Law Report: Claim after 18 years was unreasonable

Biggs v Somerset County Council; Court of Appeal (Lord Justice Neill, Lord Justice Auld and Sir Iain Glidewell); 26 January 1996
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It was not reasonable for a part-time worker to bring a claim for unfair dismissal 18 years after she was sacked, even though at the time such a claim was barred under the UK law then in force, and that UK law had only recently been amended to bring it in line with European anti-discrimination law. Had she known, the applicant could have relied on the European law at the time.

The Court of Appeal dismissed an appeal by Mary Biggs and affirmed the decision of the Employment Appeal Tribunal ([1995] ICR 811) upholding the ruling of an industrial tribunal that her unfair dismissal complaint against Somerset County Council had been brought out of time.

James Goudie QC (Bindman & Ptrs) for Mrs Biggs; David Pannick QC and Paul Golding (Andrew North, Taunton) for Somerset.

Lord Justice Neill said that in R v Secretary of State for Employment, ex p Equal Opportunities Commission [1995] 1 AC 1 at 31, (the EOC case) the House of Lords made two declarations of great significance in employment law: the provisions of the Employment Protection (Consolidation) Act 1978, whereby employees working fewer than 16 hours per week were subject to different conditions in respect of 1) qualification for redundancy pay, and 2) the right to compensation for unfair dismissal, from those applying to employees working 16 hours or more per week, were incompatible with article 119 of the EEC Treaty and Council Directives 75/117/EEC and 76/207/EEC.

Mrs Biggs was employed by Somerset in 1975 as a part-time science teacher working 14 hours per week. On 31 August 1976 she was dismissed. At that time, the right not to be unfairly dismissed, under para 4 of Schedule 1 to the Trade Union and Labour Relations Act 1974, did not apply to contract of employment for less than 21 hours weekly: see Schedule 1, para 9(1)(f). The comparable provisions of the 1974 Act were now in Schedule 13 of the 1978 Act.

The House of Lords announced its decision in the EOC case on 3 March 1994. Mrs Biggs's unfair dismissal claim was lodged on 1 June 1994. The normal three-month time limit for claims under section 67(2) of the 1978 Act was the same as in Schedule 1 to the 1974 Act.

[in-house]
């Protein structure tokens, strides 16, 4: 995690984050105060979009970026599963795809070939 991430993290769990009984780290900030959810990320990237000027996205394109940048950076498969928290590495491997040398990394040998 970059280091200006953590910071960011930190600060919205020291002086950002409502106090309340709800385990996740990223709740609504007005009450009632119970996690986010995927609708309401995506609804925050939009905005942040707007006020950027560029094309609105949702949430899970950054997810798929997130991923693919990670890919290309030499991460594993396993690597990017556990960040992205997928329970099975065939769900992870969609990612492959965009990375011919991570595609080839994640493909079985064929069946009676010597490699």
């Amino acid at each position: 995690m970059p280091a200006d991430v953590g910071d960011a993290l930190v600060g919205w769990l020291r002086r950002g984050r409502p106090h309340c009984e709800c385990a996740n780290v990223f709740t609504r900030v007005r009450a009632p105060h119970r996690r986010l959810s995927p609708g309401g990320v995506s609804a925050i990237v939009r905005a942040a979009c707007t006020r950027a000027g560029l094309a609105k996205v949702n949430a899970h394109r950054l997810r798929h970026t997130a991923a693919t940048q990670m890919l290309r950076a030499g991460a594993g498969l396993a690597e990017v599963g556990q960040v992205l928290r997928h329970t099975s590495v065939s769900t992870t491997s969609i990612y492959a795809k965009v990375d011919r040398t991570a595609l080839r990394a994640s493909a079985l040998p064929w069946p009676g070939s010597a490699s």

Section 67(2) provided that a tribunal "shall not consider" a complaint unless it was presented within the three-month time limit "or within such further period as the tribunal considers reasonable in a case where it is satisfied that it was not reasonably practicable for the complaint to be presented" within three months.

The tribunal's chairman found it had not been reasonably practicable for Mrs Biggs to present her claim within three months because of the statutory provisions excluding part-time employees from bringing such claims. But he did not consider a "further period" of 18 years to be "reasonable". In the Employment Appeal Tribunal Mr Justice Mummery concluded:

It was possible by virtue of the decision in Defrenne v Sabena [1976] ICR 547 . . . for the applicant to present her complaint . . . within three months of her being dismissed and to argue then that the qualifying

conditions in UK domestic law at

that time were ineffective barriers to her claim by reason of their incompatibility with art 119.

His Lordship agreed. Mrs Biggs's mistake as to what her rights were was a mistake of law, not fact. The decision in the EOC case was declaratory of what the law had been since the primacy of Community law was established by section 2 of the European Communities Act 1972.

Accordingly, since 1 January 1973, and certainly since the decision of the European Court in Defrenne v Sabena, there had been no legal impediment preventing someone claiming to have been unfairly dismissed from arguing that the restriction on claims by part-time workers was indirectly discriminatory.

The fact that it was not until 3 March 1994 that the House of Lords declared the threshold provisions in the 1978 Act to be discriminatory could not be used to argue that it was not "reasonably practicable" before then to present a claim within the time limit.

For these and other reasons the appeal should be dismissed.

Lord Justice Auld and Sir Iain Glidewell concurred.

Paul Magrath, Barrister